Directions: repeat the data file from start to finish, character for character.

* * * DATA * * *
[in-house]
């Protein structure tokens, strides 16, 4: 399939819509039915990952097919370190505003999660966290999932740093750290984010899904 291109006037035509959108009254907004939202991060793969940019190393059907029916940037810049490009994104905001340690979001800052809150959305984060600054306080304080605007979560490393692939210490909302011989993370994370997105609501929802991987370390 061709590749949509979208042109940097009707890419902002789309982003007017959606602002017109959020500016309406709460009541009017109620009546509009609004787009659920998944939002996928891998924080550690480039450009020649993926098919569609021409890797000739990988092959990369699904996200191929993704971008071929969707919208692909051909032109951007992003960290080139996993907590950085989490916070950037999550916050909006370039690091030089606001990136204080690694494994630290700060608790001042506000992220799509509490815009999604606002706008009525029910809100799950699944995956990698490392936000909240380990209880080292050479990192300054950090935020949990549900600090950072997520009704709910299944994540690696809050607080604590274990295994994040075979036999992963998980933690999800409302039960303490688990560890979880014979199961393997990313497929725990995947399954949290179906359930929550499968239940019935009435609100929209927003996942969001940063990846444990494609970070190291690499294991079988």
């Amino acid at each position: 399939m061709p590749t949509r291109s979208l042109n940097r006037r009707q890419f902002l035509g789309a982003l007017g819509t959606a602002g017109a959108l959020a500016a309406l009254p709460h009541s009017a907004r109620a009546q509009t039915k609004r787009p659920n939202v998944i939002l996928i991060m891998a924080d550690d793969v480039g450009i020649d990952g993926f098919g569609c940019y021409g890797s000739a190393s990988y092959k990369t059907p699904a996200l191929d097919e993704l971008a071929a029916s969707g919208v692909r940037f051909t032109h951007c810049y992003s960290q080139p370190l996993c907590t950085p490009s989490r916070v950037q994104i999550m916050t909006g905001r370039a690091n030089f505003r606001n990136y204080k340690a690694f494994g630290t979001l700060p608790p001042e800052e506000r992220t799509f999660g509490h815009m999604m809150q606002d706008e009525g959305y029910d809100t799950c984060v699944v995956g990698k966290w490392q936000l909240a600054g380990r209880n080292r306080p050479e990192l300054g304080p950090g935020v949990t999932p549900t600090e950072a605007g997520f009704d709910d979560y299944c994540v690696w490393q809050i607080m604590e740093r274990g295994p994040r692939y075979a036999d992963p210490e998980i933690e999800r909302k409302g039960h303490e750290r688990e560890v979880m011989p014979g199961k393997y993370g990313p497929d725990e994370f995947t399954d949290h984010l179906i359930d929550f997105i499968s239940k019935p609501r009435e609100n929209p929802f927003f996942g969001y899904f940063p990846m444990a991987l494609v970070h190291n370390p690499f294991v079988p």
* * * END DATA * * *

[in-house]
């Protein structure tokens, strides 16, 4: 399939819509039915990952097919370190505003999660966290999932740093750290984010899904 291109006037035509959108009254907004939202991060793969940019190393059907029916940037810049490009994104905001340690979001800052809150959305984060600054306080304080605007979560490393692939210490909302011989993370994370997105609501929802991987370390 061709590749949509979208042109940097009707890419902002789309982003007017959606602002017109959020500016309406709460009541009017109620009546509009609004787009659920998944939002996928891998924080550690480039450009020649993926098919569609021409890797000739990988092959990369699904996200191929993704971008071929969707919208692909051909032109951007992003960290080139996993907590950085989490916070950037999550916050909006370039690091030089606001990136204080690694494994630290700060608790001042506000992220799509509490815009999604606002706008009525029910809100799950699944995956990698490392936000909240380990209880080292050479990192300054950090935020949990549900600090950072997520009704709910299944994540690696809050607080604590274990295994994040075979036999992963998980933690999800409302039960303490688990560890979880014979199961393997990313497929725990995947399954949290179906359930929550499968239940019935009435609100929209927003996942969001940063990846444990494609970070190291690499294991079988």
């Amino acid at each position: 399939m061709p590749t949509r291109s979208l042109n940097r006037r009707q890419f902002l035509g789309a982003l007017g819509t959606a602002g017109a959108l959020a500016a309406l009254p709460h009541s009017a907004r109620a009546q509009t039915k609004r787009p659920n939202v998944i939002l996928i991060m891998a924080d550690d793969v480039g450009i020649d990952g993926f098919g569609c940019y021409g890797s000739a190393s990988y092959k990369t059907p699904a996200l191929d097919e993704l971008a071929a029916s969707g919208v692909r940037f051909t032109h951007c810049y992003s960290q080139p370190l996993c907590t950085p490009s989490r916070v950037q994104i999550m916050t909006g905001r370039a690091n030089f505003r606001n990136y204080k340690a690694f494994g630290t979001l700060p608790p001042e800052e506000r992220t799509f999660g509490h815009m999604m809150q606002d706008e009525g959305y029910d809100t799950c984060v699944v995956g990698k966290w490392q936000l909240a600054g380990r209880n080292r306080p050479e990192l300054g304080p950090g935020v949990t999932p549900t600090e950072a605007g997520f009704d709910d979560y299944c994540v690696w490393q809050i607080m604590e740093r274990g295994p994040r692939y075979a036999d992963p210490e998980i933690e999800r909302k409302g039960h303490e750290r688990e560890v979880m011989p014979g199961k393997y993370g990313p497929d725990e994370f995947t399954d949290h984010l179906i359930d929550f997105i499968s239940k019935p609501r009435e609100n929209p929802f927003f996942g969001y899904f940063p990846m444990a991987l494609v970070h190291n370390p690499f294991v079988p």